Wesley Hunt, who has been an agriculture teacher at Healdsburg High School for seven years and an FFA advisor for 10, said the school is seeing a lot of students who decide to walk down the agriculture path.
“We have tracked our students after graduation each year, and 50% either go into the industry or ag majors at a university. As our classes get bigger we see that percentage growing,” Hunt said.
Last year the graduating senior class was small, but 60% of its agriculture students ended up pursuing the industry or choosing an ag-related major.
Hunt said former students who now work in vineyard management often return to the high school to discuss the role with students.
And while farm employment only makes up 2.1% of the county’s workforce — according to figures from the 2016 Sonoma County Economic and Development Board economic and demographic profile report — the industry has long been known as one of the leading sectors, bringing in a total of $1.1 billion in production value in 2018, according to the county economic and development board.
For Klick, whose family works in the agriculture industry, joining the ag program in high school wasn’t something she always planned for.
“I didn’t get interested in agriculture myself until my freshman year of high school. I went to elementary schools that didn’t necessarily promote agriculture so I really didn’t think about it. At that time it was just something my dad did for work. At my freshman year orientation, a friend of my sisters, who was very involved in FFA, approached me about what classes I would be signing up for. They were having kids spin a wheel for candy or, if you were lucky enough, some cool FFA swag. When she saw that I was planning on following in my siblings footsteps of the traditional science classes she was more than enthusiastic about sharing all the reasons why I should go the ag route at Healdsburg High School instead. It was a bit of a leap,” Klick said.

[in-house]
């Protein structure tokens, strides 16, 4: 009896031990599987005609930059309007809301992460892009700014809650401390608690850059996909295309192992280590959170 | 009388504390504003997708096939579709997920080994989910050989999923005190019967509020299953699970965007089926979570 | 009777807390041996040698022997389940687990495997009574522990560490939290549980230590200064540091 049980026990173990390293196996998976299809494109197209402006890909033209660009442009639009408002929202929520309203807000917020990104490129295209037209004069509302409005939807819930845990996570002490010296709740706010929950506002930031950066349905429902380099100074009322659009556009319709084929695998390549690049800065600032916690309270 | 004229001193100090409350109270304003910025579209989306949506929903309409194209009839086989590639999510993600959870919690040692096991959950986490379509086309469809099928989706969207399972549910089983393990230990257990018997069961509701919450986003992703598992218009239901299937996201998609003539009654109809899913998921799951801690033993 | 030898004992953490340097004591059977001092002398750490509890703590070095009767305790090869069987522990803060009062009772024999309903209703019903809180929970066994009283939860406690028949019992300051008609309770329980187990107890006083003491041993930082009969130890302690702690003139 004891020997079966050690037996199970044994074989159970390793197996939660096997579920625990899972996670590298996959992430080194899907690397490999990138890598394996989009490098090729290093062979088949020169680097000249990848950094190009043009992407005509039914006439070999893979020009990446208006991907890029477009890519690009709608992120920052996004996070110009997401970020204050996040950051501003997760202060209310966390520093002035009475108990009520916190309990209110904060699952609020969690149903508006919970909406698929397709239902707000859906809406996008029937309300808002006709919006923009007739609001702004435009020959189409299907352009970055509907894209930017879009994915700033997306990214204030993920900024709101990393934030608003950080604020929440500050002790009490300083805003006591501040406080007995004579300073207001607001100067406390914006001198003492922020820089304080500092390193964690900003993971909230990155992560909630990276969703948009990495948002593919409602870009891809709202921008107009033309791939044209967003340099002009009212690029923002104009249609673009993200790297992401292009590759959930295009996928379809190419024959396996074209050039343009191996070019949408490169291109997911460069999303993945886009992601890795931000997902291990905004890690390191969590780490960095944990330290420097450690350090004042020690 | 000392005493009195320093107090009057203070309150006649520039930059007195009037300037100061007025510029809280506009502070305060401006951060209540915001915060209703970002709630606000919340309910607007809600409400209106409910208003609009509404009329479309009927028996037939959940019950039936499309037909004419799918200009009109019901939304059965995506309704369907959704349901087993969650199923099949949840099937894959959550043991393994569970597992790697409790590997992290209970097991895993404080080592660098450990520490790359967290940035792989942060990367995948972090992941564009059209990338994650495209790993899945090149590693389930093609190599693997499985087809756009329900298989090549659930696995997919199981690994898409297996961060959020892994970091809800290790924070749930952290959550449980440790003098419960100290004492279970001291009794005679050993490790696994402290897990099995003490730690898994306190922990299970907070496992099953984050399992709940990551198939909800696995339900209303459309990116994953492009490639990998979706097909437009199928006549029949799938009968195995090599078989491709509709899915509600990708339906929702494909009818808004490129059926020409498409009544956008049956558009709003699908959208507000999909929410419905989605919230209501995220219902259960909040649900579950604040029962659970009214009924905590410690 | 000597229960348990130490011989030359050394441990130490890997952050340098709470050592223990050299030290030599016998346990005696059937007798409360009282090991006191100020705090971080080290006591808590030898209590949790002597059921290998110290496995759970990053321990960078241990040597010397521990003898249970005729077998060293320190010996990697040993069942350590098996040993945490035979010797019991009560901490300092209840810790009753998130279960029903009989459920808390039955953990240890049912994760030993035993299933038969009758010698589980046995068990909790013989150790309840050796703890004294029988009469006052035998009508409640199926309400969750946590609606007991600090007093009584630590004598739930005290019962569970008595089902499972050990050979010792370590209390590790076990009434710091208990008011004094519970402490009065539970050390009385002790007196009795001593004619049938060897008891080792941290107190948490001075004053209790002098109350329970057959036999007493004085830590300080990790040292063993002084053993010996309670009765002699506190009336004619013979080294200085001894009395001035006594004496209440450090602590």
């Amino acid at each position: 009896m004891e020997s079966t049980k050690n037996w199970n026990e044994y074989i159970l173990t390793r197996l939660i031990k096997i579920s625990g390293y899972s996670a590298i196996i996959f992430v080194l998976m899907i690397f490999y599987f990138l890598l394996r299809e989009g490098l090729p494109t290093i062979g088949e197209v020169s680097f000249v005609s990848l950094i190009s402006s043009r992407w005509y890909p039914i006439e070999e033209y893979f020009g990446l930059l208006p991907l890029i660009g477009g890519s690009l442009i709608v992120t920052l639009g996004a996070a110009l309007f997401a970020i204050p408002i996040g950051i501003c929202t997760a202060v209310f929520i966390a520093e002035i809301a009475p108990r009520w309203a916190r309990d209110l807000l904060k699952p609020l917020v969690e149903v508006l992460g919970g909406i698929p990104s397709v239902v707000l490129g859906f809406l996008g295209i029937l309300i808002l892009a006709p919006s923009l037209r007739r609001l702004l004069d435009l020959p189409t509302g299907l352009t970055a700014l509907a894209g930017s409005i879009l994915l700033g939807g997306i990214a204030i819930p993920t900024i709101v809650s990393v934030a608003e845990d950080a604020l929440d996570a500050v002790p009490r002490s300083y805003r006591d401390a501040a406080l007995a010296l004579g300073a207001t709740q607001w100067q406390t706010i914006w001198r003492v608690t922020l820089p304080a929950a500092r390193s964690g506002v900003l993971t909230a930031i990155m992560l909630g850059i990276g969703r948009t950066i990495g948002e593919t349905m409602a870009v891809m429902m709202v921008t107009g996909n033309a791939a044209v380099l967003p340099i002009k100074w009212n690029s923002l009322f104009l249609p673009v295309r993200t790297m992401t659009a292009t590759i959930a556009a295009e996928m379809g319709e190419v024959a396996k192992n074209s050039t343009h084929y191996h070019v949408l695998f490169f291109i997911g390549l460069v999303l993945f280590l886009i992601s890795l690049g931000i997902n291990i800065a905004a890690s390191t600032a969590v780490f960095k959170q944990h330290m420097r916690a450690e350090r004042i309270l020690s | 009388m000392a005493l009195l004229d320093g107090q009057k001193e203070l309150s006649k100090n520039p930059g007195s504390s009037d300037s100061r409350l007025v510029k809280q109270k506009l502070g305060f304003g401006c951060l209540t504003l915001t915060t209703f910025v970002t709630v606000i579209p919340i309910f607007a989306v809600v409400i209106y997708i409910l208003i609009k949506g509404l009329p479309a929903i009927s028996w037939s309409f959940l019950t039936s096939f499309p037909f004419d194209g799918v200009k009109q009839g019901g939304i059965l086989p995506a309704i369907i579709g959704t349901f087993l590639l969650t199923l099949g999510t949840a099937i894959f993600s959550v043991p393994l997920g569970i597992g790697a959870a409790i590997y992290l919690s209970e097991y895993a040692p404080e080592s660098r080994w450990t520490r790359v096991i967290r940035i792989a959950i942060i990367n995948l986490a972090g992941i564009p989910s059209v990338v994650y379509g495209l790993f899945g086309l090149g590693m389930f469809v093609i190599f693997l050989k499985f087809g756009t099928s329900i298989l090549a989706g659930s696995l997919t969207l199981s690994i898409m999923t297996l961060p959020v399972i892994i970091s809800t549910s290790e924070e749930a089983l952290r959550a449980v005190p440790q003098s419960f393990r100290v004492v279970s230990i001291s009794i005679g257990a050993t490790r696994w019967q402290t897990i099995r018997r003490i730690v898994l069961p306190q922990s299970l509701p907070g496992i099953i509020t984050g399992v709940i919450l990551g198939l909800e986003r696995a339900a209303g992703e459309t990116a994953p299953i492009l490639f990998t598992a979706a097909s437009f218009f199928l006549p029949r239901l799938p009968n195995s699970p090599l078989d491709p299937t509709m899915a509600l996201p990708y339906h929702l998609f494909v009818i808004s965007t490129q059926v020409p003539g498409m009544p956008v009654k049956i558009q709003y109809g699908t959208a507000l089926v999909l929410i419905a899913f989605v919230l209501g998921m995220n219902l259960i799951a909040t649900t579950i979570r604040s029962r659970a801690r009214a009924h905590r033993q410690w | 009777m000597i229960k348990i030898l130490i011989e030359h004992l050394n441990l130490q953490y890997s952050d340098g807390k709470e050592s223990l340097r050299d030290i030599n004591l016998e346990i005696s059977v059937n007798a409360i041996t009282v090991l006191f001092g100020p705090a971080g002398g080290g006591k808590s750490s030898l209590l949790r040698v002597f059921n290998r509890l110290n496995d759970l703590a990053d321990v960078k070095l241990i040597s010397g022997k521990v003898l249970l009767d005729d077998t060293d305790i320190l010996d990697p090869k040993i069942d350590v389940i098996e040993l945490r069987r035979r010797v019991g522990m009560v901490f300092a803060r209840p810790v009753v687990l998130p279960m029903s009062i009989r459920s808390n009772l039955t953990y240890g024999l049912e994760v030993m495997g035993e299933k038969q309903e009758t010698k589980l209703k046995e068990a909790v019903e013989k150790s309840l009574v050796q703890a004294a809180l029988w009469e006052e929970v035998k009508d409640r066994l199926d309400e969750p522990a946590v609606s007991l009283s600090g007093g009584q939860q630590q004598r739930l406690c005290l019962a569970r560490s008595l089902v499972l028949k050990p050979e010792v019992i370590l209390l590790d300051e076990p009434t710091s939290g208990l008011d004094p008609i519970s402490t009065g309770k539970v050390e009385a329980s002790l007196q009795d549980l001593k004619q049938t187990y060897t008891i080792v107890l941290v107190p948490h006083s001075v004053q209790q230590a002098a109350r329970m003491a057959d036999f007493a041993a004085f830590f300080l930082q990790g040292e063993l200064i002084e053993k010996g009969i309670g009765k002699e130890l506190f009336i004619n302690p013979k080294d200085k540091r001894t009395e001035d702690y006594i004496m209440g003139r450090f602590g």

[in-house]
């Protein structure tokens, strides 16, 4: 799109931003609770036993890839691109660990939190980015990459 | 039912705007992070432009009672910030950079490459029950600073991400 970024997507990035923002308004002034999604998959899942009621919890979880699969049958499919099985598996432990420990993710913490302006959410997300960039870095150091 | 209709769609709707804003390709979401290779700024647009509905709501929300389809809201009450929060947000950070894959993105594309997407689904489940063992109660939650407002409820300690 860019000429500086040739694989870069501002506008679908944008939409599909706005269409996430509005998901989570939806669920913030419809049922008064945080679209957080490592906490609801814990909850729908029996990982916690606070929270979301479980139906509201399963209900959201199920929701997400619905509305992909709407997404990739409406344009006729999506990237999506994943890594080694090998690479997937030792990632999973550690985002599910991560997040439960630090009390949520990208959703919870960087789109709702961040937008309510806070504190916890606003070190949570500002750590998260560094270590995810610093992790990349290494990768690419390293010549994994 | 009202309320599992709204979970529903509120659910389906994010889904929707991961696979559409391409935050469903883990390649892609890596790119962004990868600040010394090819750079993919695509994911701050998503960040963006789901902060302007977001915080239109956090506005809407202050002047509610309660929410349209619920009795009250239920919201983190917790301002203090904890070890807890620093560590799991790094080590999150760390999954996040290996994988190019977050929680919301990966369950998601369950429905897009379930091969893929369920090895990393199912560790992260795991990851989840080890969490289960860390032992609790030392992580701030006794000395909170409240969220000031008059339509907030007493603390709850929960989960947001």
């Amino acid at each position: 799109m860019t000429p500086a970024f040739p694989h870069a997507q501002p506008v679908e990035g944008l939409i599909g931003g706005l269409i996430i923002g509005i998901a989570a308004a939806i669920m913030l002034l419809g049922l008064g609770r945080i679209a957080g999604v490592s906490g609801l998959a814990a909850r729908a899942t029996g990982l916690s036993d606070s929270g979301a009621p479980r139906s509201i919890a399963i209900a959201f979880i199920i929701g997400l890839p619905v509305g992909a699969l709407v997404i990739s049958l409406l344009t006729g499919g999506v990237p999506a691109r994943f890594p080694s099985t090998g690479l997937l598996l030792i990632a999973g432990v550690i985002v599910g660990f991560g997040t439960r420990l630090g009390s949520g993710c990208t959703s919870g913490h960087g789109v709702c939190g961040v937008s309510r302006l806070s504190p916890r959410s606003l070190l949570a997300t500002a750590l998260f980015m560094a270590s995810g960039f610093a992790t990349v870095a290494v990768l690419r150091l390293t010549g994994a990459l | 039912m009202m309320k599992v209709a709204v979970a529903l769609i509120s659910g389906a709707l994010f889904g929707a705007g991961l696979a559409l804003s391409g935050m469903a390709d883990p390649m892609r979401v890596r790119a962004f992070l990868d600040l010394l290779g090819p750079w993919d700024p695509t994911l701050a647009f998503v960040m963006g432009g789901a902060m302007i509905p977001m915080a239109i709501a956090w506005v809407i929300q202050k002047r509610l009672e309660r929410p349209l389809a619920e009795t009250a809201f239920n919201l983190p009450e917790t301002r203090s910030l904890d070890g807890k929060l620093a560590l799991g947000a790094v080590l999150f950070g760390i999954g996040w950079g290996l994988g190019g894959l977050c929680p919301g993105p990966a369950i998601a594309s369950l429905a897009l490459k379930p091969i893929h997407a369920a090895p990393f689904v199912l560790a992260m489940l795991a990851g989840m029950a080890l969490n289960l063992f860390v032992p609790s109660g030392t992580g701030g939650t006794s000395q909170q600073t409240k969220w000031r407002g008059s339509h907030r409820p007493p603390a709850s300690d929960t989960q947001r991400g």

Ag in the classroom
While there is a specific agricultural curriculum, such as sustainable agriculture, soil science, advanced ag, agriculture business, farm-to-table and viticulture, each student has to complete their own supervised agricultural project, which is where Klick got started on her sugar study.
“Every student has a supervised ag project, students self-select what they do,” Hunt said.
She said many choose to raise animals for the local FFA fair and others often have jobs directly related to the wine industry.
“Every student in the fall does an agriscience project that utilized the resources in Healdsburg,” Hunt explained.
Last year, the high school even had a vineyard put in for more hands-on work opportunities.
The vineyard has three varietals: cabernet, merlot and petit verdot.
With these three varietals the class will make a heavy cab blend, according to Hunt.
Hunt said even if students don’t end up pursuing agriculture, the lessons learned through class can still be beneficial for the future.
“The biggest impact on kids is learning about where their food comes from. Students learn how to be a better consumer and make more informed choices even if they do not pursue ag as a job,” Hunt said.
As far as FFA, she said kids can learn good leadership skills
“They’ll gain skills that will make them a better citizens,” Hunt said.